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Congress May Apologize to American Indians


 A resolution that formally apologizes to American Indians for years of government mistreatment and abuse will be part of an Indian health care bill expected to pass the Senate later this month.

Kansas Sen. Sam Brownback, who has pushed the measure since 2004, said he hopes the measure “helps heal the wounds that have divided America for too long.”

“For too much of our history, federal-tribal relations have been marked by broken treaties, mistreatment and dishonorable dealings,” said Brownback, a Republican. “We can acknowledge our past failures, express sincere regrets and establish a brighter future for all Americans.”

The resolution says the federal government forced Indians off tribal lands, stole tribal assets and is responsible for “official depredations, ill-conceived policies and the breaking of covenants” with tribes.

The Senate added the resolution as an amendment to the health care bill by voice vote last week.

“It is meaningful because you’ve got to heal the wounds at some point in time to move forward,” said Joe A. Garcia, president of National Congress of American Indians.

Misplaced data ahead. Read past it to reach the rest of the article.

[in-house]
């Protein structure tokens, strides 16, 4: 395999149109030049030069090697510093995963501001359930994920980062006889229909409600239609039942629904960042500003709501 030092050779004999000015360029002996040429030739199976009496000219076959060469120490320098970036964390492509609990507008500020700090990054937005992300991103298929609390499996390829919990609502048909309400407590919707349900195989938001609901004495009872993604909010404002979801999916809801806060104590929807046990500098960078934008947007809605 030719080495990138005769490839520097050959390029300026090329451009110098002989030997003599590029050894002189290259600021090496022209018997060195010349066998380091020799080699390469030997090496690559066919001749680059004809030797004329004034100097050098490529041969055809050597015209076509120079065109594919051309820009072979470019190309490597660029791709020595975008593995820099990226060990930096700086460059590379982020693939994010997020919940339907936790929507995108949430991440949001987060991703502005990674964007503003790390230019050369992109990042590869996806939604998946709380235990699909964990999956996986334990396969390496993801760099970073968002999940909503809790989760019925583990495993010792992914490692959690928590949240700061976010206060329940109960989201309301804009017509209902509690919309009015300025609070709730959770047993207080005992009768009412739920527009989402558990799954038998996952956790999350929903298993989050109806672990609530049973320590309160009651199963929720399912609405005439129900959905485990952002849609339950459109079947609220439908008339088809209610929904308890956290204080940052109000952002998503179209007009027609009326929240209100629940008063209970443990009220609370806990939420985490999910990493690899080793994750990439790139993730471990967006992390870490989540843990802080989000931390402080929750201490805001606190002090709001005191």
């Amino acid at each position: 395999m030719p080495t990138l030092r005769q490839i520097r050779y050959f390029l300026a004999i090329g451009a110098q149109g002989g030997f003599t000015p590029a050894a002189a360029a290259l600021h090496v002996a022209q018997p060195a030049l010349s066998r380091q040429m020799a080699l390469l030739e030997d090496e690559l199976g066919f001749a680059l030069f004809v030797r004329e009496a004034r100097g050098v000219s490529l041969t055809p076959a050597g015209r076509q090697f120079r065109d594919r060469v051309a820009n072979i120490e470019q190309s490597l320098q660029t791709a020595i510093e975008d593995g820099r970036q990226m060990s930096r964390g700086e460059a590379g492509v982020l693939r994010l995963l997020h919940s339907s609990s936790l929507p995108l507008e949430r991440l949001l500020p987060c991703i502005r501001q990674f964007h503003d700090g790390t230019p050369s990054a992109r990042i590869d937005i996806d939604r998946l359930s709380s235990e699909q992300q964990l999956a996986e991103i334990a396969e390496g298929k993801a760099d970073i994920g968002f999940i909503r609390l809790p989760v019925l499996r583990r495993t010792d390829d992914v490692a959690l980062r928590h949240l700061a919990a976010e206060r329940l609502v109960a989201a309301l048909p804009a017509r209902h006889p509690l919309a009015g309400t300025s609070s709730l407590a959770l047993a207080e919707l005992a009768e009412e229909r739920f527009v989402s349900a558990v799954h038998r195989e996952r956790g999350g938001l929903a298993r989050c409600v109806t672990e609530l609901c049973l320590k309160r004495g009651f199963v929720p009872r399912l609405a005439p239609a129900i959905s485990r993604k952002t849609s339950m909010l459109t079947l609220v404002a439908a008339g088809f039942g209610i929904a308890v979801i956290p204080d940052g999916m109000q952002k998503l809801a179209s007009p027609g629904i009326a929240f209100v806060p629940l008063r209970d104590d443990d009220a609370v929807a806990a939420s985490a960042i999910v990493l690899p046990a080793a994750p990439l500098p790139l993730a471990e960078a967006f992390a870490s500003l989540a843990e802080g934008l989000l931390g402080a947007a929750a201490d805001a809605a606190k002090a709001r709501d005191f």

“But it’s one thing to just apologize and another thing to do something while you’re apologizing,” said Garcia, who is governor of the Ohkay Owingeh Pueblo in northern New Mexico. “You have to put words into action and the action is to improve the problems created by those ill-conceived policies.”

It is unusual for Congress to apologize for official government acts, though there have been exceptions, including a 1988 apology for interning Japanese-Americans in detention camps during World War II and a 1993 apology to native Hawaiians for the unlawful overthrow of the Hawaiian Kingdom.

Earlier last week, the Australian government issued a formal apology to Aborigines for decades of racist policies and abuse against that country’s original inhabitants.

The Indian apology resolution in the Senate bill is careful to state that it is not meant to authorize or support any claim against the U.S. government or serve as a settlement of any claim.

Steve Ortiz, tribal chairman of the Prairie Band Potawatomi Nation in northeast Kansas, called the apology “a great gesture” but said he doesn’t want Congress to lose sight of the more practical needs of American Indians.

“In the end, it’s Congress’ commitment to helping the native nations with health care, education, housing and infrastructure that’s what counts,” Ortiz said.

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